Calgary Public Art: The controversial Bowfort Towers (PHOTOS)

Apr 4 2018, 5:04 am

There have been a good handful of missteps in Calgary’s public art history, but few have reached the levels of infamy held by Bowfort Towers.

This piece of public art, costing half a million dollars is surrounded by public outrage and cries of cultural insensitivity.

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You literally can’t do a Google search of the thing without finding headlines like “Artist says he’s sorry if anyone feels offended,” “Tsuut’ina Nation wants to see Bowfort Towers art installation modified,” or “Bowfort Towers ‘never meant to be an Indigenous artwork.'”

Completed last summer to the tune of $500,000, this piece was created by artist Del Geist who, according to his website, has been making public art for over 30 years and has made major art pieces across the US and Europe.

Most of Geist’s sculptures are very similar to Bowfort towers, at least conceptually, using pieces of stone, held up either by wood braces or metal girders.

According to Geist’s website, Bowfort Towers is part of his Stone Carriage series alongside other pieces built around the globe, and always using local stone significant to the area that the sculpture is located.

“The concept was to give Calgarians a focal image towards their environmental history by using the actual stones which tell wonderful very ancient stories,” says the artist’s website.

“We met with leaders from the First Nations community and were advised that the number four holds great symbolic importance,” the post continued. “Therefore, these four towers respectfully align with the proper numerical symbolism.”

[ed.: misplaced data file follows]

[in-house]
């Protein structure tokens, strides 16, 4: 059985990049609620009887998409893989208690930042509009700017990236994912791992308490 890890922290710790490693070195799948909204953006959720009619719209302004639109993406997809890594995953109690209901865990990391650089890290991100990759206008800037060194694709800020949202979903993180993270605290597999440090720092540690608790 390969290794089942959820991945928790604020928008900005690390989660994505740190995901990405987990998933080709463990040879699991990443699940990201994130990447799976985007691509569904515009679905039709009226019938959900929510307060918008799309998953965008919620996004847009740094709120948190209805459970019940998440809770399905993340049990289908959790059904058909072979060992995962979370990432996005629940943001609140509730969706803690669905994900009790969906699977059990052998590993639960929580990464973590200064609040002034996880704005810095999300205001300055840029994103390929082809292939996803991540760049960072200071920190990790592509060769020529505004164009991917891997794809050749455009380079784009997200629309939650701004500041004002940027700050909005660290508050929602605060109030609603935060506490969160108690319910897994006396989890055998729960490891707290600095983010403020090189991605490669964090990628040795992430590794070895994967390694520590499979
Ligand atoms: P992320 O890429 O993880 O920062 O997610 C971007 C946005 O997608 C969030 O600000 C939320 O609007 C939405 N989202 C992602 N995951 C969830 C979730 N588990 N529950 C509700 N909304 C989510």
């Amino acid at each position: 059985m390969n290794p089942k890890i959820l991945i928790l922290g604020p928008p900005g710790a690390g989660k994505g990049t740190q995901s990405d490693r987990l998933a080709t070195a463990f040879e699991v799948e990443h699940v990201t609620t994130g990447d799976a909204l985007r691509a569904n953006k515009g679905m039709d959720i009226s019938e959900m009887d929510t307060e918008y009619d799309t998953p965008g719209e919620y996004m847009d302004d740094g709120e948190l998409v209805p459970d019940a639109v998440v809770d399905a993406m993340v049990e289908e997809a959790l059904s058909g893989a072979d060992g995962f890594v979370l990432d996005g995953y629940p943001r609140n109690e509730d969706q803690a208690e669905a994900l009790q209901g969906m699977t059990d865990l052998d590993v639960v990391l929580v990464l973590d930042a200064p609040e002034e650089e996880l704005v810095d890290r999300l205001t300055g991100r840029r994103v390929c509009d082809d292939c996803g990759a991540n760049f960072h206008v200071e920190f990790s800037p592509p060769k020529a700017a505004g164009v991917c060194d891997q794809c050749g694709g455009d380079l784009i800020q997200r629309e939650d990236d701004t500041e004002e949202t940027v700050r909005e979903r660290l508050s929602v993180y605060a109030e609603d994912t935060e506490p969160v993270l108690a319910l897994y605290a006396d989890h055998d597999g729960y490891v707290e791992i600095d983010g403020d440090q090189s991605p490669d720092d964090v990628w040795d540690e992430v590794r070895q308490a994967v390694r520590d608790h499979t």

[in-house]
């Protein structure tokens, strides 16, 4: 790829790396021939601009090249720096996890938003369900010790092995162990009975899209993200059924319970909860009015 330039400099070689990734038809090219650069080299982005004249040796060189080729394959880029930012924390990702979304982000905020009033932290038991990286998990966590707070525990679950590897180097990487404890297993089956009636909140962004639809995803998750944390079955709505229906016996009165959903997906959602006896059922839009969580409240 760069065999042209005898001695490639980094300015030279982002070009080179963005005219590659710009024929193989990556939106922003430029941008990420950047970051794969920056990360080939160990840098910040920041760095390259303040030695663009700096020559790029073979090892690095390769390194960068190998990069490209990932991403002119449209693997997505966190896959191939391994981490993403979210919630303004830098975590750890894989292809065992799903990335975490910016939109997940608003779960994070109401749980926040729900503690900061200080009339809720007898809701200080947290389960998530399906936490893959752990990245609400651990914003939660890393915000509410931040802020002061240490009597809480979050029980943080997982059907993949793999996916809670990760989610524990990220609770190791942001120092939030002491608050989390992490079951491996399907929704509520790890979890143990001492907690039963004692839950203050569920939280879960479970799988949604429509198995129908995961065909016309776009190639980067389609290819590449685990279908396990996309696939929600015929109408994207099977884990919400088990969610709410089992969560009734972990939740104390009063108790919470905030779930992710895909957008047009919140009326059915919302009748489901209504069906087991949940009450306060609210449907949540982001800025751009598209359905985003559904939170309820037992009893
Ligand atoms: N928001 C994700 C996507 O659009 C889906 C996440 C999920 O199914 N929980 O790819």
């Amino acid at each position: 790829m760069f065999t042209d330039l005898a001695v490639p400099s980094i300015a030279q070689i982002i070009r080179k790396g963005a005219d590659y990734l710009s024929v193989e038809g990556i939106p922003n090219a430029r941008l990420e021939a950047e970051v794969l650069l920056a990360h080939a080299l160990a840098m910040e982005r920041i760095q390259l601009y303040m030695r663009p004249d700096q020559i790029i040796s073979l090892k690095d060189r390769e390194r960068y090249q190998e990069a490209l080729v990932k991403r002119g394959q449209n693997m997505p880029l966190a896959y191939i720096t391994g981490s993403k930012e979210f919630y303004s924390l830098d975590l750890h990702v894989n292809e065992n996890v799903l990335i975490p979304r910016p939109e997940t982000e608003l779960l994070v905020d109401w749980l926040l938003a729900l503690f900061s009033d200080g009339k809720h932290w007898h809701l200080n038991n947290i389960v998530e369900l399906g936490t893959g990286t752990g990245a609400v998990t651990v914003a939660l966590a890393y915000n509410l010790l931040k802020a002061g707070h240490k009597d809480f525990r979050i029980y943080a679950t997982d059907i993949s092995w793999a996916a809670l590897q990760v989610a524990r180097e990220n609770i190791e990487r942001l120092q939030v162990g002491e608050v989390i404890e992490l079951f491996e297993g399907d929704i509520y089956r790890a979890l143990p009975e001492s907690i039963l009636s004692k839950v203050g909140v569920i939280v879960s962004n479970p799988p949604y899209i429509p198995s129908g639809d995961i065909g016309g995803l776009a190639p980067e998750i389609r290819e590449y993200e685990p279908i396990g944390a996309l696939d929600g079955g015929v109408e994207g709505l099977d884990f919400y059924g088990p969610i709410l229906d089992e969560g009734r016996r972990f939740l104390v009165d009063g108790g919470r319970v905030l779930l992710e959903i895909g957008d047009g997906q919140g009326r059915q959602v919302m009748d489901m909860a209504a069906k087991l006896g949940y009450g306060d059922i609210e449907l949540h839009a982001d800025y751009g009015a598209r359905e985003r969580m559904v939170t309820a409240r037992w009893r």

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This last point is a major player in the controversy, as members of First Nations communities drew comparisons to traditional burial scaffolds, and found the idea of those standing on the side of a major roadway hugely inappropriate.

Mayor Naheed Nenshi and the Treaty 7 Chiefs came out with a joint statement shortly after the project was unveiled.

“The arts can help to strengthen the relationship between indigenous and non-indigenous people,” the statement reads.

“However, given the significance of the land, and following the guidelines of the City’s new Indigenous Policy, the City asked the artist (late in the design process) to seek the expertise of a Treaty 7 traditional knowledge keeper to advise on the project.”

Unfortunately for Bowfort Towers, the perceived cultural insensitivity is only half of the problems it faces. There’s also the tiny problem that many people think it’s just plain ugly.

The project has even inspired a couple of joke twitter accounts. Not only that, but the public backlash has been so large that it was part of what inspired the city to seek changes to the public art program entirely.

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